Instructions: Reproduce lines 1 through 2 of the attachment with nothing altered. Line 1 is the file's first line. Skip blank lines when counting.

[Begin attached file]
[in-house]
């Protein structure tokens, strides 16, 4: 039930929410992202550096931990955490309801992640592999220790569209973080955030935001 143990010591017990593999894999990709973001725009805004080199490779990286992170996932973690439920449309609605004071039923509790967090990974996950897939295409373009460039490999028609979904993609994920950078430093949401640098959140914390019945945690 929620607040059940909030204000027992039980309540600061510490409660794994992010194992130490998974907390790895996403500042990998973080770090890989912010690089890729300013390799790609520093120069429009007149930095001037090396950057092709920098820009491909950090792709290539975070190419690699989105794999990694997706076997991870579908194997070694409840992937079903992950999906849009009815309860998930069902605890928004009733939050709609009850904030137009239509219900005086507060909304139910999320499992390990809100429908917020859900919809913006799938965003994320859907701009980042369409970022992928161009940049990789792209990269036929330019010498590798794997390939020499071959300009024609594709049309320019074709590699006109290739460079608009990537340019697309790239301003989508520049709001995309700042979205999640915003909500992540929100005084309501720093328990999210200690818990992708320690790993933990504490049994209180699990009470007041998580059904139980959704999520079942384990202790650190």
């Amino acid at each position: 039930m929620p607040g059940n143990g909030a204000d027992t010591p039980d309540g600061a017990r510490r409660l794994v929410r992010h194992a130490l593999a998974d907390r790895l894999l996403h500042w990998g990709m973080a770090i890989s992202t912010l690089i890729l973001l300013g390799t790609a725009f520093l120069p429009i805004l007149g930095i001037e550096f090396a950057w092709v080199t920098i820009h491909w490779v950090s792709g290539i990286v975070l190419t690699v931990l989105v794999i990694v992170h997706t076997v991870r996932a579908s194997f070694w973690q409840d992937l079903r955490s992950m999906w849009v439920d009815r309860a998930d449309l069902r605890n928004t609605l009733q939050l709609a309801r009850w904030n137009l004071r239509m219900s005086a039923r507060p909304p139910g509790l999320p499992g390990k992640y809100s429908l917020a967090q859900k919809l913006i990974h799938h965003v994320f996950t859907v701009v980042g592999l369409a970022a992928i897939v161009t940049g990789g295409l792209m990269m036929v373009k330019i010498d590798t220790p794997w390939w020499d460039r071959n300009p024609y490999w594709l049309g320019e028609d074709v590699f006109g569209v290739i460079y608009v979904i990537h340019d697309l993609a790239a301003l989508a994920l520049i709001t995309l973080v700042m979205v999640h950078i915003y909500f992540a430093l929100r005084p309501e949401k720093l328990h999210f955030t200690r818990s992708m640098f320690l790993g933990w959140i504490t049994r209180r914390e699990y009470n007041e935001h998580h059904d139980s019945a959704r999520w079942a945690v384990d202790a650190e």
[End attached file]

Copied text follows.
[in-house]
């Protein structure tokens, strides 16, 4: 039930929410992202550096931990955490309801992640592999220790569209973080955030935001 143990010591017990593999894999990709973001725009805004080199490779990286992170996932973690439920449309609605004071039923509790967090990974996950897939295409373009460039490999028609979904993609994920950078430093949401640098959140914390019945945690 929620607040059940909030204000027992039980309540600061510490409660794994992010194992130490998974907390790895996403500042990998973080770090890989912010690089890729300013390799790609520093120069429009007149930095001037090396950057092709920098820009491909950090792709290539975070190419690699989105794999990694997706076997991870579908194997070694409840992937079903992950999906849009009815309860998930069902605890928004009733939050709609009850904030137009239509219900005086507060909304139910999320499992390990809100429908917020859900919809913006799938965003994320859907701009980042369409970022992928161009940049990789792209990269036929330019010498590798794997390939020499071959300009024609594709049309320019074709590699006109290739460079608009990537340019697309790239301003989508520049709001995309700042979205999640915003909500992540929100005084309501720093328990999210200690818990992708320690790993933990504490049994209180699990009470007041998580059904139980959704999520079942384990202790650190």